Jenny had been told that she was ineligible for PIP, the benefit for people with physical and/or mental illnesses. Jenny was deeply traumatised due to years of horrific abuse at the hands of her partner. She also suffered from severe psychosis. Unsurprisingly, the physiotherapist whom DWP employed to assess Jenny’s health didn’t have the required skill set for the job. This so-called “healthcare professional” awarded Jenny 0 points, judging her as not needing any support. This left her destitute and further damaged her health. Reading Welfare Rights invited Jenny to the office. We conducted a diagnostic assessment revealing exactly what level of support Jenny was entitled to. We took the case to Court. We argued ferociously before the Judge and won the case. Jenny was awarded £12,500 backpay and £500 every four weeks for the next 3 years. This support is now allowing her to start to rebuild her life.
Mrs J and Her Husband’s Story
Mrs J contacted us as she and her husband suffered from severe mental and physical health conditions. After discussing their situation with Reading Welfare Rights, it became clear that they would both be eligible for Personal Independence Payments (PIP). After conducting a diagnostic interview, it was clear that Mrs J was eligible for the upper rate for mobility and the lower rate for daily activities. Due to the complex nature of her situation, the decision was made to conduct a home visit. Mrs J had a huge pile of medical evidence and a caseworker from Reading Welfare Rights looked at it and agreed with her what to submit to the tribunal as supporting evidence. Her mental health suddenly deteriorated and she couldn’t interact. This then forced Mrs J to complete the rest of her application alone. The questions she answered alone did not score any points and she was disallowed the daily activities component: missing out by just 4 points. Reading Welfare Rights quickly lodged an online appeal to recover those lost points and the correct amount of benefits, plus a back-pay of more than £8,000 was duly awarded.
Mr and Mrs H Story
Mr & Mrs H are both disabled with a combination of physical disabilities and (in Mr H’s case) also significant mental health problems. They have lived at their current address for many years. They previously owned the house, but following Mrs H being made redundant due to her deteriorating health, they fell into substantial mortgage arrears and were accepted under the mortgage rescue scheme. The property now belongs to a housing association who rents the property back to them. Mr & Mrs H had purchased the property because it was suitable for Mr H’s disability and during the period Mrs H was employed, they had work carried out to adapt the house. Since the housing association took over the management of the property, a further £5,000 has been spent on additional adaptations. The property has two bedrooms, so Mr and Mrs H, who are now permanently benefit-reliant, are now subject to the Bedroom Tax. However, due to the nature of their disabilities, it is not possible for them to share a bedroom (this is supported by their GP, Occupational Therapist, and other professionals) – so downsizing, (even if suitable alternative accommodation was available) is not an option. They are not exempt from the Bedroom Tax on the basis of requiring overnight care, because whilst Mr H does require night care, this only applies if care is provided by someone who is not a member of the household (and the care is provided by Mrs H). We have lodged an appeal against the decision to apply the Bedroom Tax to them on human rights grounds. (A recent test case appeal in Scotland succeeded in a virtually identical case), but it will take months for the appeal to be heard. The local authority awarded a Direct Housing Payment, but this is only a temporary solution. The stress of it all has resulted in Mr H’s mental health deteriorating to the point where he was recently hospitalised.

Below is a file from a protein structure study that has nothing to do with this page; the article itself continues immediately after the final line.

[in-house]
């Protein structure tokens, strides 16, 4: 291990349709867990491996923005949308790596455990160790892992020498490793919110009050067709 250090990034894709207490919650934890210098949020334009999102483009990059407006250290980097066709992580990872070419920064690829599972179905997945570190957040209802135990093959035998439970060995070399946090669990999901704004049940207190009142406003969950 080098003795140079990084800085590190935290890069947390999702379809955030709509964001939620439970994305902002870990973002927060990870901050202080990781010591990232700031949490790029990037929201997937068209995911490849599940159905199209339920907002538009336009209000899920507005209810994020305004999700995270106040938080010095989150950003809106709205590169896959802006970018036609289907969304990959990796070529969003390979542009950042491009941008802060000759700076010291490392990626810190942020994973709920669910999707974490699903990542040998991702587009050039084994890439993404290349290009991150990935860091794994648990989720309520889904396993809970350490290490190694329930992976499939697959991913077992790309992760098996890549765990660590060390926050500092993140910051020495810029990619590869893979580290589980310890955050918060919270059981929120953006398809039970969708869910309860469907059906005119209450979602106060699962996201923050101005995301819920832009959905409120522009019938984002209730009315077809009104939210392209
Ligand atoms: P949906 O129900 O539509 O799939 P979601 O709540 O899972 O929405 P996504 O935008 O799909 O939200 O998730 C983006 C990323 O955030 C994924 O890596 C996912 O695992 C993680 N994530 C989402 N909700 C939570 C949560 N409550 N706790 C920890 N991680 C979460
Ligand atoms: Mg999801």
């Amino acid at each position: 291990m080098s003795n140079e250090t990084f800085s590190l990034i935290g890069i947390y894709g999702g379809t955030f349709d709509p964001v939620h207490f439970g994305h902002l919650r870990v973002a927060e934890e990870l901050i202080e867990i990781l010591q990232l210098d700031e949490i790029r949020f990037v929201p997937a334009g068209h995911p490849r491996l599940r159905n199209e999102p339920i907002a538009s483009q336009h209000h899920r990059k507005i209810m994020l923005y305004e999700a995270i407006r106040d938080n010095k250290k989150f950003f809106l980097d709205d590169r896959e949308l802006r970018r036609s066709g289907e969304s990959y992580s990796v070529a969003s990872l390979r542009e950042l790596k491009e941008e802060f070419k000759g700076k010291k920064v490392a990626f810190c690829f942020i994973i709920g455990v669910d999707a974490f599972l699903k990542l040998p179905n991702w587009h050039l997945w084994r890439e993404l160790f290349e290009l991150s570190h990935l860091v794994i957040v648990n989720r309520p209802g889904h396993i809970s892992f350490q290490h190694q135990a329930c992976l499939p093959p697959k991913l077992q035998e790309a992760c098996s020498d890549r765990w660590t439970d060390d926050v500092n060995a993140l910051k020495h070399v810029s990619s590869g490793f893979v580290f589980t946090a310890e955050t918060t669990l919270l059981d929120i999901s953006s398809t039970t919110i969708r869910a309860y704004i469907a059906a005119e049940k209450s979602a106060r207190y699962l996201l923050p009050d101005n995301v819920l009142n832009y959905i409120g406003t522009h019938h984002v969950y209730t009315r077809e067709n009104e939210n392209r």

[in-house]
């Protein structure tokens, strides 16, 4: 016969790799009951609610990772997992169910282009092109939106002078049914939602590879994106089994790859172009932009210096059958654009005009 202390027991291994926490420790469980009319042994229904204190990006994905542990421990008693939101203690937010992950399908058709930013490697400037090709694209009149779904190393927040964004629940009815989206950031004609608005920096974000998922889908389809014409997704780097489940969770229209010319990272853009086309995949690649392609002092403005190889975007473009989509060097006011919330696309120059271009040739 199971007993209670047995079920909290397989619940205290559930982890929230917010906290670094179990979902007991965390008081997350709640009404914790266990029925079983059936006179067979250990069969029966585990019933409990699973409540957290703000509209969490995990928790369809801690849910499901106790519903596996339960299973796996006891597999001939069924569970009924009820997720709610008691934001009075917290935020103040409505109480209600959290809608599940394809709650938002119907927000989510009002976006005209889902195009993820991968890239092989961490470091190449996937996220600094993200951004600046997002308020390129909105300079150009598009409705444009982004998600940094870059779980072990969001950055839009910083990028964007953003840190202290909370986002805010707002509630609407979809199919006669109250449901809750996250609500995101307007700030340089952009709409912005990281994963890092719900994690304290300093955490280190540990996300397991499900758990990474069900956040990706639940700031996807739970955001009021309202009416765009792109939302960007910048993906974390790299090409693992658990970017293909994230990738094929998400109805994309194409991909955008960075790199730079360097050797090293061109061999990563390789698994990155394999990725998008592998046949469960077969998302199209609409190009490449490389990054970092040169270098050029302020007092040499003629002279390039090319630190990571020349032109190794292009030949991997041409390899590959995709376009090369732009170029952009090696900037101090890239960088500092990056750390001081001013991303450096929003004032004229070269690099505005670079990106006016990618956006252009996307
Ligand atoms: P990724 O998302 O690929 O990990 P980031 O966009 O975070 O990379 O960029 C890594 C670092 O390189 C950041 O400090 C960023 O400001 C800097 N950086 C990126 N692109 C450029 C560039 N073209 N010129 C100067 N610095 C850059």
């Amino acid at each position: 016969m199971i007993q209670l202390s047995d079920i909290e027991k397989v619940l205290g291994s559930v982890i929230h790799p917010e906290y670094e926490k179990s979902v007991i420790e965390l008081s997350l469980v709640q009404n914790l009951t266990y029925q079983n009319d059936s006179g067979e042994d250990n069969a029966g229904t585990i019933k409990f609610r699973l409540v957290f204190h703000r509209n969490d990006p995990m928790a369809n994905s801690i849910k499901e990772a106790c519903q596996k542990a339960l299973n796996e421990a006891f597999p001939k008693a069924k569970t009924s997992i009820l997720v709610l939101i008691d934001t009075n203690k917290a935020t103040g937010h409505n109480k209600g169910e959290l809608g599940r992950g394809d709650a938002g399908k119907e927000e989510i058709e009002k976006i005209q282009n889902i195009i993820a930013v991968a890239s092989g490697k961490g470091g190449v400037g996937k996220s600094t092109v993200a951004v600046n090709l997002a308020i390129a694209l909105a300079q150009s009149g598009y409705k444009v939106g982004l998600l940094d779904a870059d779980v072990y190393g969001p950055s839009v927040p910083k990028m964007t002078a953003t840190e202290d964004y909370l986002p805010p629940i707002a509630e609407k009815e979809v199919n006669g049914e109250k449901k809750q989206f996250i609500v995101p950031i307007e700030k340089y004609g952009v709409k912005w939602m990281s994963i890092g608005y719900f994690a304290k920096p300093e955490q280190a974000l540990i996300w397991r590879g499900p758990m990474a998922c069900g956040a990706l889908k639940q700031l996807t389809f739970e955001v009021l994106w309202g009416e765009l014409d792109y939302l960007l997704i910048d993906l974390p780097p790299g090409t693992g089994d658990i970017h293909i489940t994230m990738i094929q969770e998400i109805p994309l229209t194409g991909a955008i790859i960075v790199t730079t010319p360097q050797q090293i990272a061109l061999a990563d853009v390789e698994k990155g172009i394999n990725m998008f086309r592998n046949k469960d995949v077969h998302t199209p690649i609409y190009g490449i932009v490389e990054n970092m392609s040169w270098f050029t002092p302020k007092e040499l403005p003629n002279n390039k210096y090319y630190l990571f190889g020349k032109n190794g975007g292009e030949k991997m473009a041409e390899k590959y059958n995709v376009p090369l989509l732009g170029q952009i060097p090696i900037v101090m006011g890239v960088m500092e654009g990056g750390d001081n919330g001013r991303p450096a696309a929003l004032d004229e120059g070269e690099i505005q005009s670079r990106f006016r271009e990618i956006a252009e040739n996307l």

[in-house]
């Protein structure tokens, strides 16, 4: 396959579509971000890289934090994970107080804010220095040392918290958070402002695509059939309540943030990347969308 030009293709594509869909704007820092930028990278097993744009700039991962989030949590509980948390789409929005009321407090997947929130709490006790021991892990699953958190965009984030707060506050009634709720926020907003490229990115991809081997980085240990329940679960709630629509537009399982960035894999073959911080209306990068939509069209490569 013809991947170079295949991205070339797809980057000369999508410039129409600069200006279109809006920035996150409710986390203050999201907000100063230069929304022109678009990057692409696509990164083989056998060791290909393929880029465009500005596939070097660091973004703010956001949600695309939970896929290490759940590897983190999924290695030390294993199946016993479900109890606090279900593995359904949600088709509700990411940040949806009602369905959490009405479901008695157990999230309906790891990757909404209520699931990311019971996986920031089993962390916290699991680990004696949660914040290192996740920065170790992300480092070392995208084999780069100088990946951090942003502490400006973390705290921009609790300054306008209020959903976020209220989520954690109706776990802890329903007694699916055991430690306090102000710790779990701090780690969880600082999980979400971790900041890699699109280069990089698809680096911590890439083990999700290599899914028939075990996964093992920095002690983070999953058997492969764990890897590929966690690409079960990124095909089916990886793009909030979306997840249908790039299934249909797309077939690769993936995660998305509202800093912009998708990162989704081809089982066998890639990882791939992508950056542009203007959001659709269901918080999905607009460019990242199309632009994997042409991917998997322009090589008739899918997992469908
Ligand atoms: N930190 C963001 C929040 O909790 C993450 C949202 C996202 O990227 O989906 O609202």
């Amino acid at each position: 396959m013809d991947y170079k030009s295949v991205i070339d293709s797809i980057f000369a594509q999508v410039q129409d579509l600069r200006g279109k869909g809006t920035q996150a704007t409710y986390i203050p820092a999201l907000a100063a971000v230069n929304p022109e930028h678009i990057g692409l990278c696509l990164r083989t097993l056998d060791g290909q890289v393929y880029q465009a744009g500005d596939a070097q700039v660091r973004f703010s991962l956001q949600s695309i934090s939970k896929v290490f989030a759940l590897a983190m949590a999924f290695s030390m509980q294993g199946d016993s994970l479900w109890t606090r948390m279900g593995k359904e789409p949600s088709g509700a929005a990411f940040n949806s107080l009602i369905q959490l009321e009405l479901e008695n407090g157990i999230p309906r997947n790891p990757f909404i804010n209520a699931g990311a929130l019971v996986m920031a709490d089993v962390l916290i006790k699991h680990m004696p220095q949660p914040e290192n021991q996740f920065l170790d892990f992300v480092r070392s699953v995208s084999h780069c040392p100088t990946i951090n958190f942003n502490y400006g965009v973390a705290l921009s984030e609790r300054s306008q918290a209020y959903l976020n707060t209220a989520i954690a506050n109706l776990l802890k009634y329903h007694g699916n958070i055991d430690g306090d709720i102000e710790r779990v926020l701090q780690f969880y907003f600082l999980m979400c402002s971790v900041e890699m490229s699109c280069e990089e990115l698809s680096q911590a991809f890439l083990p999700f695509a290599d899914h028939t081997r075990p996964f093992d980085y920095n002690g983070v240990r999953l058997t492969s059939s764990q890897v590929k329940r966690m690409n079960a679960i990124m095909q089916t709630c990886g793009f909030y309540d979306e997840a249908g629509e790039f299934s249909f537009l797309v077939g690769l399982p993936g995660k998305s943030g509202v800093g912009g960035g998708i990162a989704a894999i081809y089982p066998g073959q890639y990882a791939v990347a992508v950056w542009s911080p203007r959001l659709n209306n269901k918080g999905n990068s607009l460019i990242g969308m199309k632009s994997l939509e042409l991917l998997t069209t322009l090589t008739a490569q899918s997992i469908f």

Mr and Mrs A’s Story
A lived with her husband and their 5 children (including a set of twins) in a 6 bedroom housing association property. 4 of the children were still at school (the eldest one, aged 19 at the time was working, but received only the minimum wage). Mr A was unemployed and was seeking work. The family has accrued debts and were in Council Tax arrears. Mr and Mrs A received Universal Credit, but money was being deducted from their monthly payments to repay a budgeting loan to the DWP. This reduced their Universal Credit payments to the point where they could not make ends meet. Mrs A was looking for work, but had a degenerative visual impairment and had been unable to find suitable employment. Her deteriorating vision also meant that she required her husband’s help to complete most tasks around the house. The non-dependent deduction in respect of their eldest child, reduced their Housing Benefit from £162.15 per week (the full rent due); to £67.09 per week. Also, due to the introduction of the Council Tax Reduction Scheme, they had to cover a proportion of their ongoing Council Tax. Mr & Mrs A were slipping further and further into debt with every passing week. We assisted Mrs A to claim Personal Independence Payments (PIP) due to her visual impairment. She was awarded this, which meant that the family income was no longer affected by the Benefit Cap, which had been another huge problem for the family. We also applied for a Discretionary Housing Payment, which was awarded to Mr and Mrs A. Our efforts, in this case, led to the household finances becoming bearable, but life remains challenging for them.